Medical evaluations of torture allegations should be conducted at a location that the clinician deems most suitable. The clinician should ensure that the interviewee, particularly if the interviewee is a detainee, is not forced into accepting a place which is not comfortable and safe. In many situations it is not possible to control the environment of the interview (for example in police stations and prisons), and the interviewer will have to make the best of less than ideal conditions. However, the basic principles on interviewing should be adapted and applied as far as possible to the different contexts. The clinician should make sure to explore all opportunities to establish a setting which is as private, safe and comfortable as possible. Attention should be paid to arrange the room in a way that it is not reminiscent of an official surrounding and the process of interrogation.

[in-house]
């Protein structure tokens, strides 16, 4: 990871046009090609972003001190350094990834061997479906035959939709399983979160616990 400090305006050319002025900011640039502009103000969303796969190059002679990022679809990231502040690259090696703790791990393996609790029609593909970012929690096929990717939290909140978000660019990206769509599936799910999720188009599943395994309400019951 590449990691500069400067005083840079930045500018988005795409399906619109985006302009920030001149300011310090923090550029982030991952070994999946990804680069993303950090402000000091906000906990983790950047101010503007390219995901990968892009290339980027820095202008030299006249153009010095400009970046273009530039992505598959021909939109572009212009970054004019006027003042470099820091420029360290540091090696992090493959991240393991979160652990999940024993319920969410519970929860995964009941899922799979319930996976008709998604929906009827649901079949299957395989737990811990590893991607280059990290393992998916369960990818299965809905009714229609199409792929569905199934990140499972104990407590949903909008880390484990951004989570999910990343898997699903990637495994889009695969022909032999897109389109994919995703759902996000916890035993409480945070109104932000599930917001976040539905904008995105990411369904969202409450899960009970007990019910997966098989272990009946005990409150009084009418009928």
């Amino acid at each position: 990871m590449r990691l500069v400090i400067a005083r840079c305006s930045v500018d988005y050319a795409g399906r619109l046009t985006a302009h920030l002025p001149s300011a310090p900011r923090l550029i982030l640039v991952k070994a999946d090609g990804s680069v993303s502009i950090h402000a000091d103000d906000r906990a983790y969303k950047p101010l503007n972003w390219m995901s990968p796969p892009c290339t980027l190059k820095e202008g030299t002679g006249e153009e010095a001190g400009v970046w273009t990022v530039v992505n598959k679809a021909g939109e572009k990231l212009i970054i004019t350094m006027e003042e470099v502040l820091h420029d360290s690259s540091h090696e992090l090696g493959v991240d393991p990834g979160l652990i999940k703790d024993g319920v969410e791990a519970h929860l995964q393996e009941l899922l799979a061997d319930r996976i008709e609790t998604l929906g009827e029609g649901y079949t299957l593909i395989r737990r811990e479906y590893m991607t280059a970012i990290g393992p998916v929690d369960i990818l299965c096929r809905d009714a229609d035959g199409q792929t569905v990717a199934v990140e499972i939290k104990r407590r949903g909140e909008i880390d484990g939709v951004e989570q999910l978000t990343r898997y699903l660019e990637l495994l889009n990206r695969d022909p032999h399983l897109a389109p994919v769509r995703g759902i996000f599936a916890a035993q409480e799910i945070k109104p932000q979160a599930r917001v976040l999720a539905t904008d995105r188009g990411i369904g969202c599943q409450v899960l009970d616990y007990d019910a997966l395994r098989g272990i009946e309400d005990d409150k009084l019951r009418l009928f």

Sufficient time should be allotted for the interview and arranged in advance. A twoto-four hour interview may be insufficient to conduct an evaluation for physical or psychological evidence of torture. A second, and possibly a third, interview may be needed to be scheduled to complete the evaluation. If the evaluation is taking place under time constraints, the information gathered and the outcome of the interview might be limited. Such constraints and limitations should be noted in a medical evaluation.
- The room should have appropriate physical conditions (light, ventilation, size, temperature).
- There should be access to toilet facilities and refreshment opportunities. It would be good to have water and tissues within the reach of the interviewee.
- The seating should allow the interviewer and interviewee to be equally comfortable and at an appropriate distance, to establish eye contact, and see each others’ faces clearly.